catapult magazine

catapult magazine
 

Vol 1, Num 8 :: 2002.12.20 — 2003.01.02

 
 

Incarnation and the image of God

Part 2 of 4

Image is everything

Then God said, “Let us make man in our image, in our likeness, and let them rule over the fish of the sea and the birds of the air, over the livestock, over all the earth, and over all the creatures that move along the ground.” So God created man in his own image, in the image of God he created him; male and female he created them" (Genesis 1:26-27).

The making of man in God?s image was the climax of God?s creative act. After everything else was created, God made man to be kingly rulers over the earth, caretakers over creation?.like God. In the image of God, in His likeness, man was created righteous and holy. As beings made in the likeness of God, humans were to be honored and respected, not murdered or cursed.

Man?s likeness changed, however, after the Fall. When Adam and Eve ate the fruit that God had commanded them not to eat, they were suddenly ashamed to be in the presence of God. They selfishly blamed the other for their own sin. As a result of this act of disobedience, God said “The man has now become like one of us, knowing good and evil. He must not be allowed to reach out his hand and take also from the tree of life and eat, and live forever” (Gen. 3:22). So He banished them from the Garden of Eden.

Adam and Eve?s act against God marks a shift in man?s image. Man is no longer in God?s likeness, but has taken on a different image. In the account of the genealogy of Adam in Genesis 5, it is revealed that an awful sickness has entered Adam?s line:

 

When God created man, he made him in the likeness of God. He created them male and female and blessed them. And when they were created, he called them “man.” When Adam had lived 130 years, he had a son in his own likeness, in his own image; and he named him Seth. (Gen. 5:1-3)

 

Adam?s children, then, are born not in the likeness of God, but in the image of sinful man. From this point forward, all people born of Adam are alike in their sinfulness.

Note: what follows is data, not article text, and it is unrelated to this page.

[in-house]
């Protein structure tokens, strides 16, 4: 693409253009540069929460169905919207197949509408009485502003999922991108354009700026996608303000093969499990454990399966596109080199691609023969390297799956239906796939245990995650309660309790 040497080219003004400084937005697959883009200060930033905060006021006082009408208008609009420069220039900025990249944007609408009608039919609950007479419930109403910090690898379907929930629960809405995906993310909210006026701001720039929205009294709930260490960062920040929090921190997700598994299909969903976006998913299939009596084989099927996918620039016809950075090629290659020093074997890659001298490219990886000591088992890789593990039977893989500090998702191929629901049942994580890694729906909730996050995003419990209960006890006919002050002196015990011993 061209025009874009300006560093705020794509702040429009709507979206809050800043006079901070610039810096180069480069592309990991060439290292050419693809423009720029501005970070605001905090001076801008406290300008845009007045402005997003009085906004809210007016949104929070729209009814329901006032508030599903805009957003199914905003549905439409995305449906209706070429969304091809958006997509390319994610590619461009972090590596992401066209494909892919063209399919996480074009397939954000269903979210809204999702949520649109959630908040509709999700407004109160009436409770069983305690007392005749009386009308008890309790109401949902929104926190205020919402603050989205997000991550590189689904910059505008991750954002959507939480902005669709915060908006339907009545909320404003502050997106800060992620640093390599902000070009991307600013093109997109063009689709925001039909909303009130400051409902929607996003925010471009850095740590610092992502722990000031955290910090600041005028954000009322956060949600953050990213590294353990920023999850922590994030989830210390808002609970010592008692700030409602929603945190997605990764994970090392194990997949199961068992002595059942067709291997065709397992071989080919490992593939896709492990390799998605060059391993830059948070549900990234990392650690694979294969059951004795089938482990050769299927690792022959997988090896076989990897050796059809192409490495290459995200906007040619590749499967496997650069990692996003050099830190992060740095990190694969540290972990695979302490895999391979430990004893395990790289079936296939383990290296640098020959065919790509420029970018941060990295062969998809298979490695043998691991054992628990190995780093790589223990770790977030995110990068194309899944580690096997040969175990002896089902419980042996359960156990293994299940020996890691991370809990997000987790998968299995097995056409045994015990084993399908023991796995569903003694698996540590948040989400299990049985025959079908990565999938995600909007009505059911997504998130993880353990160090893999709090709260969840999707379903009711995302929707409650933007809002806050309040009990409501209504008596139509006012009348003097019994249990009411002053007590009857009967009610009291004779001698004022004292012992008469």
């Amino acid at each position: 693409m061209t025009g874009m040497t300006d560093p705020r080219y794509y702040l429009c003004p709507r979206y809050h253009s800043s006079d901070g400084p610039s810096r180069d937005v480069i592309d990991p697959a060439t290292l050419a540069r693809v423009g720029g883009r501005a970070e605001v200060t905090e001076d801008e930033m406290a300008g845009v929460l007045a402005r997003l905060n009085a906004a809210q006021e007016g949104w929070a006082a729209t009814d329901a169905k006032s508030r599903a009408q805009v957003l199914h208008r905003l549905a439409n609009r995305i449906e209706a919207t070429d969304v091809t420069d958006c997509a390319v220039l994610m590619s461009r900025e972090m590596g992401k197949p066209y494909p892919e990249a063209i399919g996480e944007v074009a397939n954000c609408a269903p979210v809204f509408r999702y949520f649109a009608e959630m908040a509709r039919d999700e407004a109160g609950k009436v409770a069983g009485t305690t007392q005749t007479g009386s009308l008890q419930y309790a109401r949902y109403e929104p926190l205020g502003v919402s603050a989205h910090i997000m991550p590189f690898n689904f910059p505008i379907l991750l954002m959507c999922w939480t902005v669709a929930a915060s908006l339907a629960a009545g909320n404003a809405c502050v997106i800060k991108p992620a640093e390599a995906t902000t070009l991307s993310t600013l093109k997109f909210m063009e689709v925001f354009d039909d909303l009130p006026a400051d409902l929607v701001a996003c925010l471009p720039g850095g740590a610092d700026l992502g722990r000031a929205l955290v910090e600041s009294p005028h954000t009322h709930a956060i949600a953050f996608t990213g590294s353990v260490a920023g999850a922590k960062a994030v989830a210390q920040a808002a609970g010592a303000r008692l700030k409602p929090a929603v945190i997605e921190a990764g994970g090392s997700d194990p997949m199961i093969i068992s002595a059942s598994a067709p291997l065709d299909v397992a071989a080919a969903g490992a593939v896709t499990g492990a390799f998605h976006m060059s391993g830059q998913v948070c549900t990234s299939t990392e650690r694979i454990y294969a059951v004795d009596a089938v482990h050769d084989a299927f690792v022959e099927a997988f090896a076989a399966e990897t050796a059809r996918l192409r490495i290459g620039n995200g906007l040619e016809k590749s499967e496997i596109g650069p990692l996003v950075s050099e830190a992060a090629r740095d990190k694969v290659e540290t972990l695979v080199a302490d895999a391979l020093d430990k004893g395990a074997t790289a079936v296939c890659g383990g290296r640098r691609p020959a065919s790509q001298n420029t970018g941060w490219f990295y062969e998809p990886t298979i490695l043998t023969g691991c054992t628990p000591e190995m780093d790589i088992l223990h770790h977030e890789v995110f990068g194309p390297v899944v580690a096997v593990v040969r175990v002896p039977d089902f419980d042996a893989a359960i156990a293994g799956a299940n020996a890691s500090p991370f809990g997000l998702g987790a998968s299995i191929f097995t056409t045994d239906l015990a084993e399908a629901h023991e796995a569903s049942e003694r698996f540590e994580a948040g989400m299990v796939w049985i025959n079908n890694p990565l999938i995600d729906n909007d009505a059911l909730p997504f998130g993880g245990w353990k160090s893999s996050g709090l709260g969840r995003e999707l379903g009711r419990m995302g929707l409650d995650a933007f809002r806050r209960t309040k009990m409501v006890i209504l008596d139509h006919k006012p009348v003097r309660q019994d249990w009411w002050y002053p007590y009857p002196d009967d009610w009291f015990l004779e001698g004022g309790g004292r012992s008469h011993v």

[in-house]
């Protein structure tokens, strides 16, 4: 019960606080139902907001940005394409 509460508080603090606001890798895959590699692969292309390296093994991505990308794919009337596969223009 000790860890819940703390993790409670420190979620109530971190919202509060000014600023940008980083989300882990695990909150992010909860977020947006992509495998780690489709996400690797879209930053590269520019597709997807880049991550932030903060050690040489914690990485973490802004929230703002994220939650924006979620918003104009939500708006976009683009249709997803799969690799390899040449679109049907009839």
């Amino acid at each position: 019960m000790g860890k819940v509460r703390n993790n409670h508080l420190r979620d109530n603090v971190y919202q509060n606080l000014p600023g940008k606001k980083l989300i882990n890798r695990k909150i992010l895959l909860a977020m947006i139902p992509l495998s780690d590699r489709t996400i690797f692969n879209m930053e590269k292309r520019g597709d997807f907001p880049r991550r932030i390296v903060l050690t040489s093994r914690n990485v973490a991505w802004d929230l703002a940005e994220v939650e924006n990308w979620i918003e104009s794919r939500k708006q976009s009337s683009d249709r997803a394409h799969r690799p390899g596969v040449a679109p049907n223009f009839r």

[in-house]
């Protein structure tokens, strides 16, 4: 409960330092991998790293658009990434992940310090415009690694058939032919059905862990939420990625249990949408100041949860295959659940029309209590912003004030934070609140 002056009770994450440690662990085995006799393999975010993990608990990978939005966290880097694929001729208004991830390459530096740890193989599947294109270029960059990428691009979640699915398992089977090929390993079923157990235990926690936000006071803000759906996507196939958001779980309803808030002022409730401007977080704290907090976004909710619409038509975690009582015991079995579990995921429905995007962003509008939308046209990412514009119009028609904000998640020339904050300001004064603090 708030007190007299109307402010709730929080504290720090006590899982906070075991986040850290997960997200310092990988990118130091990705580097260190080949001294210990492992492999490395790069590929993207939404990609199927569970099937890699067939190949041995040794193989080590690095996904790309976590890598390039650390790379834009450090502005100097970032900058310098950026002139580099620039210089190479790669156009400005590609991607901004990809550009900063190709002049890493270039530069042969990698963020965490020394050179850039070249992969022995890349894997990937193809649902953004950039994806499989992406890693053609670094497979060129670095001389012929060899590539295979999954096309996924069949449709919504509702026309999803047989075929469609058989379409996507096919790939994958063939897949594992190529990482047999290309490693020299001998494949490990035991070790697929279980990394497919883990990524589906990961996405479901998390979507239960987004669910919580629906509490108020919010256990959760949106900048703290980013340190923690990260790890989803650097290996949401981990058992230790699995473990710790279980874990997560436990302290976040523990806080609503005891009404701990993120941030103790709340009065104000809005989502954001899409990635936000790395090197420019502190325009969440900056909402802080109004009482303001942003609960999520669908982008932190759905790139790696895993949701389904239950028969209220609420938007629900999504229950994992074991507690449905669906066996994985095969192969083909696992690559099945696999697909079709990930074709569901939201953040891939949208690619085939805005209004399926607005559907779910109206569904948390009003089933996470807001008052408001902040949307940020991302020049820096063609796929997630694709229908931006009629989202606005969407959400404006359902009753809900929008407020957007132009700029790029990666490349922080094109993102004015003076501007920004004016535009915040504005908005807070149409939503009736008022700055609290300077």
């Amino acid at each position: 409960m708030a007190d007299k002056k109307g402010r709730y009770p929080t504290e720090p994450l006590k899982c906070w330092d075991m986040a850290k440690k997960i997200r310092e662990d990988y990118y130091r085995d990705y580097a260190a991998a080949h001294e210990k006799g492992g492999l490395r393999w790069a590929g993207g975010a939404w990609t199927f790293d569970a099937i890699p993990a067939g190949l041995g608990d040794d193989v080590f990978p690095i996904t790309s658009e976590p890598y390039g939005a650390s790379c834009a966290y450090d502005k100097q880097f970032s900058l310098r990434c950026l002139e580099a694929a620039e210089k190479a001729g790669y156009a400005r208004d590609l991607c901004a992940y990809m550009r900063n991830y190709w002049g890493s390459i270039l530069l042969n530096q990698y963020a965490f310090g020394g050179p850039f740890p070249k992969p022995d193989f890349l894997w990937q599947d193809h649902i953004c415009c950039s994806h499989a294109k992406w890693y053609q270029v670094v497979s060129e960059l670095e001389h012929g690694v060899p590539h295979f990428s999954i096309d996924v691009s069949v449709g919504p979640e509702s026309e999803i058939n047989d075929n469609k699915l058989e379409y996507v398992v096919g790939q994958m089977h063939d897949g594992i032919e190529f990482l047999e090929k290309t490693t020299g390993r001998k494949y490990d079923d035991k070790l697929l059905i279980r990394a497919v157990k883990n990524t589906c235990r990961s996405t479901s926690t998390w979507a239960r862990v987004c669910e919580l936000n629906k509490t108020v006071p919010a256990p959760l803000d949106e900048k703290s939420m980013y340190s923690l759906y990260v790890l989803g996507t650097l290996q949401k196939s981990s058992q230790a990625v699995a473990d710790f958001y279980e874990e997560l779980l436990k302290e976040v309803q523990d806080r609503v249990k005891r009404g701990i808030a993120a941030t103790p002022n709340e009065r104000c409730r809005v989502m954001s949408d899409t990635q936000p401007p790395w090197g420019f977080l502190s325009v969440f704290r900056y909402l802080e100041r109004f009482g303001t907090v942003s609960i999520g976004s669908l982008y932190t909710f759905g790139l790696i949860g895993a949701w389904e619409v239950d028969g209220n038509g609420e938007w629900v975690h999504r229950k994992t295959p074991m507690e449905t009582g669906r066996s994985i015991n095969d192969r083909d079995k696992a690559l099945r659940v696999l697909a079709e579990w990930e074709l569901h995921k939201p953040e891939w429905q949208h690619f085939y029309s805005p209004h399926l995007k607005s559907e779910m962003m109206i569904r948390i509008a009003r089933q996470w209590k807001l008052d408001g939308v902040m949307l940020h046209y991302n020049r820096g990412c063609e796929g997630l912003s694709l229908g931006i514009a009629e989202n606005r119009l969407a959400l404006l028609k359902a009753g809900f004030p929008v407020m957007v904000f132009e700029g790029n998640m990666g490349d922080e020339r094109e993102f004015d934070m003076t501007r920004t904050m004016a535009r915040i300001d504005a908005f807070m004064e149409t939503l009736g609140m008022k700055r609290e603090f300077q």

The repercussions of sin, of living in the likeness of man rather than of God, are manifested throughout the rest of the Old Testament story. In their own likeness, humans are unable to do good on their own. Even as God?s chosen humans, the Jews still need all the help they can get—judges, priests, prophets and kings—to keep them from falling apart as a people. Since sin keeps women and men from the presence of God, these women and men forget the Lord and His goodness.

Every human birth seems to repeat this sad story of sin. Since every birth delivers another child in the image of sinful man, the lineage of sinful people grows. Yet the promise God made in Genesis 3 that the offspring of the woman will crush the serpent?s head suggests there is hope in childbirth.

When Jesus Christ is finally born to Mary, that promise finds fulfillment. Conceived in the womb of a virgin, Christ Jesus proves to be a son made in the image of God the Father. Since no human father is responsible for Jesus? birth, the conclusion we are meant to reach is that God is the Father of this child and that out of this child a new race of people, once again made in the likeness?or image—of God, can be conceived.

In order to re-establish His likeness in mankind, God Himself had to be born as a human. Since the Fall, human beings have longed to stand in the presence of God again, to see their Maker. As the Maker who made Himself in Mary?s womb, God gives us His own image in the person of Jesus Christ. Now, because of Christ, because of the incarnation, the very image of God walks among us.

 

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